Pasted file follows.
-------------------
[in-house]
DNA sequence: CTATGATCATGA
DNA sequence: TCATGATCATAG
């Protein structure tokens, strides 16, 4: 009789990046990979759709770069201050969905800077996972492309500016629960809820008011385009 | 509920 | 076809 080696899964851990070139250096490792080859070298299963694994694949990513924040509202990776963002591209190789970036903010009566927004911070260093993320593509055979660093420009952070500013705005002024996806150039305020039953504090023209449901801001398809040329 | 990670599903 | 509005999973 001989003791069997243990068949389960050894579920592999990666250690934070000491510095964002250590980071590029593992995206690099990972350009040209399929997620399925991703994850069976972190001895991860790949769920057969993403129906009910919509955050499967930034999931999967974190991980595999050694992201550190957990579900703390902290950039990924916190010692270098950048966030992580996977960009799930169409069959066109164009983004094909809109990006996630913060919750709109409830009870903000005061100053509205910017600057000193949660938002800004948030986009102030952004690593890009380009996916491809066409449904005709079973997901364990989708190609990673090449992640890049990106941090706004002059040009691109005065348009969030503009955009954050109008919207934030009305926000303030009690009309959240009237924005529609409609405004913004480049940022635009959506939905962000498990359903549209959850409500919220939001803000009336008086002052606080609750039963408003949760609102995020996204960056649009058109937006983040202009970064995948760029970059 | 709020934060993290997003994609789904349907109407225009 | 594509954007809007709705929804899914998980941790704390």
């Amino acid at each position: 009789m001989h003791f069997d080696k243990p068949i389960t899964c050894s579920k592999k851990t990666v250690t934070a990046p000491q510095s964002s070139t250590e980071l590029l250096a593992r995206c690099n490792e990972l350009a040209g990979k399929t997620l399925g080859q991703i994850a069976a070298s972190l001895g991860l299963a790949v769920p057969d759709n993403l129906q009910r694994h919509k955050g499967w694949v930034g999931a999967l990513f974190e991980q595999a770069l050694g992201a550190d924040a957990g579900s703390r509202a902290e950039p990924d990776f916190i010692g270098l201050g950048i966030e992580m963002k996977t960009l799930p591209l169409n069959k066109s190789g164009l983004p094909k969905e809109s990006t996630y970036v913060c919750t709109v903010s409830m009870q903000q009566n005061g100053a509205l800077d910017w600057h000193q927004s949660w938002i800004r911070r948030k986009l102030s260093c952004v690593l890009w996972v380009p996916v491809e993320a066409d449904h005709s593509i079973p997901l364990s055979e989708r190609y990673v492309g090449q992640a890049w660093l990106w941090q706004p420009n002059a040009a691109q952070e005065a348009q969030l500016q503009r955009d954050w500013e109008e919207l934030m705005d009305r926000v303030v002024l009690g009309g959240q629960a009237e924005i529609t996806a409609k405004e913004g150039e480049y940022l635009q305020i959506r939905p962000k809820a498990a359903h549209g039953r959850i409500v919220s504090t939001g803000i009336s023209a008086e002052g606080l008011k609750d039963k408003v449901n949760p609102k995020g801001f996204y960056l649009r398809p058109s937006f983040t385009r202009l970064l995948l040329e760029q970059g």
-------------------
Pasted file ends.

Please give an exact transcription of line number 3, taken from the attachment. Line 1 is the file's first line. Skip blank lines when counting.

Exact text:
DNA sequence: TCATGATCATAG